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the moon, by noting the exact times of About once every two years a total contact of the limbs of the sun and eclipse may be seen somewhere on the moon. The beautiful
earth's surface, but as some of these watched with awe and admiration, and eclipse tracks lie almost wholly on the a few sketches were made of its form, water surface of the earth, or fall upon
- but there the study of an eclipse inaccessible portions of the globe, it is ended. In fact, an eclipse was watched only on an average of about once in only if the shadow happened to cross three years that a total eclipse falls at the observer. So little interest was a habitable spot on the earth, even taken in the phenomena, so few inves- though that location, as in 1901, may tigations were planned, that no expe- be so far away. On the average a total ditions were sent out.
eclipse lasts for about two minutes, so How different is the scientific atti- that in a century, about sixty minutes, tude in the twentieth century! In the or one short hour of time, is given to year 1901, the writer of this article the astronomer for his investigations. traveled halfway round the world to the Yet in spite of the brevity of time far-off Dutch East Indies in order to ob- afforded, some very startling results serve the total eclipse of May 18 of that have been accumulated ! year. In other words, he went as far As is well known, an eclipse takes from home as it was possible to go, and place when the sun, earth, and moon the purpose of this trip was to make are in a straight line, an eclipse of the observations which were concentrated sun occurring when the moon comes within the time of six short minutes. between the sun and the earth, or when
The writer regards himself as very the earth passes into the shadow cast fortunate in having been selected four by the moon. The earth makes an antimes to become a member of the party nual journey about the sun, traveling of the United States Naval Observa- in the ecliptic at the speed of more than tory, and he has thus seen the eclipses eighteen miles a second, and accomof 1900, 1901, 1905, 1918, and alto- plishing its journey in 36514 days. The gether has traveled about 10,000 miles
distance from the sun is on the average for this purpose.
of ninety-three millions of miles, but As a matter of fact, an eclipse is not the earth's orbit is not a circle but an of the rare occurrence that the fore- ellipse, so that the distance from sun going remarks might lead one to be- to earth may vary. one and a half millieve. Each and every year there must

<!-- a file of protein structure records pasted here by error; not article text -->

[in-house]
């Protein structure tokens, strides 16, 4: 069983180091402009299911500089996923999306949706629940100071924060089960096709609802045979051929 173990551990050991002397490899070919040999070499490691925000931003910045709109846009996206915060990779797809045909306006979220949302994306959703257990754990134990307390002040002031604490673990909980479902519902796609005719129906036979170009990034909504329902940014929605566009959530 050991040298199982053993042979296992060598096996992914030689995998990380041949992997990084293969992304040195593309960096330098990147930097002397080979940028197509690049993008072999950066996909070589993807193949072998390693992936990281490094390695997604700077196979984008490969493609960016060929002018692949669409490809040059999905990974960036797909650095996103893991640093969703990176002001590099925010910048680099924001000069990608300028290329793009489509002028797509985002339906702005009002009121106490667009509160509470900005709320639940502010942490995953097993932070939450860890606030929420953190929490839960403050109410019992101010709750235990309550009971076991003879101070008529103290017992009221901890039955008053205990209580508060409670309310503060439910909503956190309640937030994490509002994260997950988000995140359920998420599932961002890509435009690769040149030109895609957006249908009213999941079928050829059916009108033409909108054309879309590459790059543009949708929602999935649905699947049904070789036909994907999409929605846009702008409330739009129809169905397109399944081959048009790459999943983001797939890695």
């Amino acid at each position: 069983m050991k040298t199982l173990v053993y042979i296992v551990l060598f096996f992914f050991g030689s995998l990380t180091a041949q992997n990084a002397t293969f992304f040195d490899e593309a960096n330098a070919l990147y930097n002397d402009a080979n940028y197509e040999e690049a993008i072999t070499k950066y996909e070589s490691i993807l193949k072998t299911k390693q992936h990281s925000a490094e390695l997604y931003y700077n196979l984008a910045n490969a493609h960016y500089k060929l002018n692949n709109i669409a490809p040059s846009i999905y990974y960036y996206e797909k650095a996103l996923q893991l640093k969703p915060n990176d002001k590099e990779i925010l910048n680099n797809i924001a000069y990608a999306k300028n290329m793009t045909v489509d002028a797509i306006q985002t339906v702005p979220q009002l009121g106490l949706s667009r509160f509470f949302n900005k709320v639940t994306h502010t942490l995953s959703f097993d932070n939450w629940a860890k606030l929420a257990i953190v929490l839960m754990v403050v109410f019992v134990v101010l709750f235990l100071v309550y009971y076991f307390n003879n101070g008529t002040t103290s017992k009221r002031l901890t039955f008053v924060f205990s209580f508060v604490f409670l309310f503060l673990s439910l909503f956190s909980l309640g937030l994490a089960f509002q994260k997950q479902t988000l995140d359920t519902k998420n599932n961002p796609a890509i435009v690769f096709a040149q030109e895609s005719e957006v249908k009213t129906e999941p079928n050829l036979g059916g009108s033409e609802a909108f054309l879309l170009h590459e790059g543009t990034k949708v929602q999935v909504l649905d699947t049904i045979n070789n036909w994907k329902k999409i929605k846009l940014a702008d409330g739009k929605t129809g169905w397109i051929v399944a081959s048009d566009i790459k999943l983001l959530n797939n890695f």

lion miles on either side of the mean. be two eclipses of the sun, and there Once a month, the moon revolves about may be even more. Somewhere on the the earth, but it likewise does not move earth each year two eclipses of the sun in a circle so that the distance from may be observed, but usually these earth to moon varies considerably on eclipses are partial eclipses, the sun either side of the average of 239,000 being only partly obscured. Since few miles. Moreover, the moon's path is not scientific facts can be learned at a par- exactly in the plane of the ecliptic, but tial eclipse, the astronomer takes little is inclined to the ecliptic by a small interest in them. It is only when the amount, a little more than five degrees sun's surface is wholly covered up that of angle. An eclipse of the sun can the matchless corona may be seen; it is take place only at the time of new only at the time of a total eclipse that moon, so that manifestly it is only at there is furnished the unusual oppor- the time of new moon, when in addition tunity of investigating the sun's sur- the moon is near the plane of the ecliproundings when the brilliant glare of tic, that an eclipse of the sun can take the sun itself is absent.
THE TOTAL SOLAR ECLIPSE OF 1918
Although the average motions of the the globe for the purpose of making moon have for some time been so well observations. Thus in 1901, in farknown that the general time and loca- distant Sumatra, in addition to a large tions of eclipses may be predicted at party from the United States, there long range with a considerable degree were gathered astronomers from Engof accuracy, still it may be truthfullyland, France, Germany, Holland, and said that the moon has given the mathe- Japan.